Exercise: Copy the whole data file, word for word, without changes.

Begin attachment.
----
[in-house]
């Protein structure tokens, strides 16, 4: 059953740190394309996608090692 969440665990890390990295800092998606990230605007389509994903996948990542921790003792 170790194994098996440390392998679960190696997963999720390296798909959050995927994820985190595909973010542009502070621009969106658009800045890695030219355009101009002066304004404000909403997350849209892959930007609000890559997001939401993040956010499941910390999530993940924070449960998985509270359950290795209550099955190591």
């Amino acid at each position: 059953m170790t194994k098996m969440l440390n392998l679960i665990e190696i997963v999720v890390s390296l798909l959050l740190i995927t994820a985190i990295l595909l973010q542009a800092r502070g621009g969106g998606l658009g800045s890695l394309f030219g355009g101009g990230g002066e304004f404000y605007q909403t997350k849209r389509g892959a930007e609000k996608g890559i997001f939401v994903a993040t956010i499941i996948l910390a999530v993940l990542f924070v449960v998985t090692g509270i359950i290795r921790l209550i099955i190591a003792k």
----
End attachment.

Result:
[in-house]
């Protein structure tokens, strides 16, 4: 059953740190394309996608090692 969440665990890390990295800092998606990230605007389509994903996948990542921790003792 170790194994098996440390392998679960190696997963999720390296798909959050995927994820985190595909973010542009502070621009969106658009800045890695030219355009101009002066304004404000909403997350849209892959930007609000890559997001939401993040956010499941910390999530993940924070449960998985509270359950290795209550099955190591």
């Amino acid at each position: 059953m170790t194994k098996m969440l440390n392998l679960i665990e190696i997963v999720v890390s390296l798909l959050l740190i995927t994820a985190i990295l595909l973010q542009a800092r502070g621009g969106g998606l658009g800045s890695l394309f030219g355009g101009g990230g002066e304004f404000y605007q909403t997350k849209r389509g892959a930007e609000k996608g890559i997001f939401v994903a993040t956010i499941i996948l910390a999530v993940l990542f924070v449960v998985t090692g509270i359950i290795r921790l209550i099955i190591a003792k």